A spacecraft carrying much-needed US supplies has blasted off towards the International Space Station.
The Atlas V rocket lifted off from Cape Canaveral Air Force Station on Sunday after three days of delays due to poor weather.
The capsule it is carrying, which is expected to arrive on Wednesday, will be the first US shipment to the station since April.
Supplies at the station are running low due to several failed delivery runs and botched rocket launches.
The capsule - Cygnus - carries more than 3500kg of food, clothing, computer gear, spacewalk equipment, science experiments and other supplies.
The station currently only has four months' food supply aboard. NASA aims to keep the supply cushion at six months.
"Santa is on his way!'" Tory Bruno, the president of United Launch Alliance, which made the rocket, announced via Twitter.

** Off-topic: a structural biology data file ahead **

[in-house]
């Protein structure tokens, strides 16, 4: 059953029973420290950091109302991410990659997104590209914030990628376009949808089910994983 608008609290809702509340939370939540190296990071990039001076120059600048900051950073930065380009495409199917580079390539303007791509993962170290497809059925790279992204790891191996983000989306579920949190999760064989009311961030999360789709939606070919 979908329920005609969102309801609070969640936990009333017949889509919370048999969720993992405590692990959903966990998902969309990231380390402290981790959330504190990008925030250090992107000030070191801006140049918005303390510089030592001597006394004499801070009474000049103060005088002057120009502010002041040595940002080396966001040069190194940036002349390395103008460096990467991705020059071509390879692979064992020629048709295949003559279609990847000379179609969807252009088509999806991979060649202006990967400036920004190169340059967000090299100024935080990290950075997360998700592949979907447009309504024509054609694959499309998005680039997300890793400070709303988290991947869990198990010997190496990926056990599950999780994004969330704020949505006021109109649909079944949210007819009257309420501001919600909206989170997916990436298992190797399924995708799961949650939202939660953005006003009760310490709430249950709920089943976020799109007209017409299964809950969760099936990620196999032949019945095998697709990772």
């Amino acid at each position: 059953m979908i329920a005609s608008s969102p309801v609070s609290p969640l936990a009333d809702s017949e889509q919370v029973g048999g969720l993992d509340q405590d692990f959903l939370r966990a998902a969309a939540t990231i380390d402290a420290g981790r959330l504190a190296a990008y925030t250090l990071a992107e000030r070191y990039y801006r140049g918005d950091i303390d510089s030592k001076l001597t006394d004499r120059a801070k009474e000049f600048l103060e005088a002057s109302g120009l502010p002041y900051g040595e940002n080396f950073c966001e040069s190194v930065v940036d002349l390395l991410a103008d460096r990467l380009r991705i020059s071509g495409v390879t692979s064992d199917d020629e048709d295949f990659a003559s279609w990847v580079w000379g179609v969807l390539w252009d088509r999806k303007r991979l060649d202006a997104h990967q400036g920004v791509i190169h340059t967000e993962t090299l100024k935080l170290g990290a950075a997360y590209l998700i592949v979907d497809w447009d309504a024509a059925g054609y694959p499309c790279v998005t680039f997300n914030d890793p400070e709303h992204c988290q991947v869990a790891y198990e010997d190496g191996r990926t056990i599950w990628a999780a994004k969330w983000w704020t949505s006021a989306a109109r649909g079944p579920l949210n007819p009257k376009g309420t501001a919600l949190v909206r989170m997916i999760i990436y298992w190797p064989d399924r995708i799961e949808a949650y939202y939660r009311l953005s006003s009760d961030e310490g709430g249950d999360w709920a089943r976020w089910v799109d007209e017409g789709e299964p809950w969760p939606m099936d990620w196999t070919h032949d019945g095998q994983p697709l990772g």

The six space station astronauts managed to photograph the rising capsule from their windows as both craft made their way over the Atlantic.
"Caught something good on the horizon," the station's commander Scott Kelly reported in a tweet.
It finally went! Cygnus on its way to ISS after Atlas V launch into the clouds this evening. pic.twitter.com/97xCK7w1VU— Ben Cooper (@LaunchPhoto) December 7, 2015
Supplies at the station have been running low following several failed supplied runs.
The two private companies - Orbital ATK and SpaceX - contracted by NASA to deliver supplies to the station are both stuck with grounded rockets following launch accidents.
An Orbital rocket exploded on a supply run in October 2014, while SpaceX suffered a launch failure in June. Russia also lost a supply ship earlier this year.
Orbital bought another company's rocket, the veteran Atlas V, for this supply mission.